- Examine the entire surface of your skin.
- Take note of existing moles, freckles, marks, and blemishes on the skin.
- Tell your healthcare provider about any areas of concern.
Taking note of existing marks and moles during your first skin exam will give you a reference point for future skin checks, so you can notice if any mark has changed in shape, size, or color.
To perform an at-home skin check, follow these steps:
- Stand in front of a mirror.
- Examine your face, neck, ears, chest, and stomach.
- Women should lift their breasts to check the skin underneath.
- Raise your arms and check the armpits.
- Examine both sides of the arms.
- Check the palms and tops of your hands, not forgetting in between the fingers and under the fingernails.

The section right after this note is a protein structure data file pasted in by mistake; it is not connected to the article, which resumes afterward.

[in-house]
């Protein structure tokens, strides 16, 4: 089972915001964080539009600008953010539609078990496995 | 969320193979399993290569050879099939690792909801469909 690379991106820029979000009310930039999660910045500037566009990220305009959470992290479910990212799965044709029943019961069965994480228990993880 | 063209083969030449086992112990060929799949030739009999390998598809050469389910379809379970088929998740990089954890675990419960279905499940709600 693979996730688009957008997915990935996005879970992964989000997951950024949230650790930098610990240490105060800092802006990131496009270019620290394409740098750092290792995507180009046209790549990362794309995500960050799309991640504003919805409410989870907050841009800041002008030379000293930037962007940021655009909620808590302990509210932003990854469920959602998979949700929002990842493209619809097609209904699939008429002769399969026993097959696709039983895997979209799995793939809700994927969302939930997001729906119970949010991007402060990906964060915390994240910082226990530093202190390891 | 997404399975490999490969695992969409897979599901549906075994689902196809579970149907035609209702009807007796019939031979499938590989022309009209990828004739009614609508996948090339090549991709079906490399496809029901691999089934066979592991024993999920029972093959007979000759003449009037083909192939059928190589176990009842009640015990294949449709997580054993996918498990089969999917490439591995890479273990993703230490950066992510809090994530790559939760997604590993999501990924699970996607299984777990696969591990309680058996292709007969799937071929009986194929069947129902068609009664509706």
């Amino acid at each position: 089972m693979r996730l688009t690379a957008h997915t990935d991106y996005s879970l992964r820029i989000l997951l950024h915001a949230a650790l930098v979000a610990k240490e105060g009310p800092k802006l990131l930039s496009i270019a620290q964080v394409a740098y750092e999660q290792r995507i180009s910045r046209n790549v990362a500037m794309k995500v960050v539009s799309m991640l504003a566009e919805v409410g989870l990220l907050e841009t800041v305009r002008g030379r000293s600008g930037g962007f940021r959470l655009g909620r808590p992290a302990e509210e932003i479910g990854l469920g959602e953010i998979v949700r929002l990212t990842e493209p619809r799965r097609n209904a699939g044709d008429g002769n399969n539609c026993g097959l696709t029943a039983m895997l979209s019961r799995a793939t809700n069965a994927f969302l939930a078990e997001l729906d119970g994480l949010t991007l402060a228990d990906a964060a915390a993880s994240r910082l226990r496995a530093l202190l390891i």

- Sit down.
- While sitting, examine the front of the thighs, as well as your shins and tops of your feet.
- Don’t forget to look between your toes and underneath your toenails.
- Using a hand mirror, check your calves, the backs of the thighs, and the bottoms of the feet.
- Use the hand mirror to examine the genital area, the buttocks, and the lower and upper parts of the back.
- Use the mirror to check the back of the neck, as well as the ears.
- Use a comb and part your hair to examine your scalp.
If you see anything that concerns you, make an appointment to see your healthcare provider or a dermatologist.
It is important to remember that unlike other melanomas, nodular melanoma does not fit the ABCDE criteria of skin cancer diagnosis:
- Border irregularity
- Color variability or change
Instead, this type of skin cancer follows the EFG acronym for identifying nodular melanoma:
To make a diagnosis of nodular melanoma, a healthcare professional will first take a complete medical history and conduct a full physical examination of your skin.
Before your appointment:
- Make a note of any moles or marks that concern you.
- Remove all makeup.
- Take off bandages or anything else that covers the skin.
- Remove jewelry.
Here’s what to expect during a skin exam: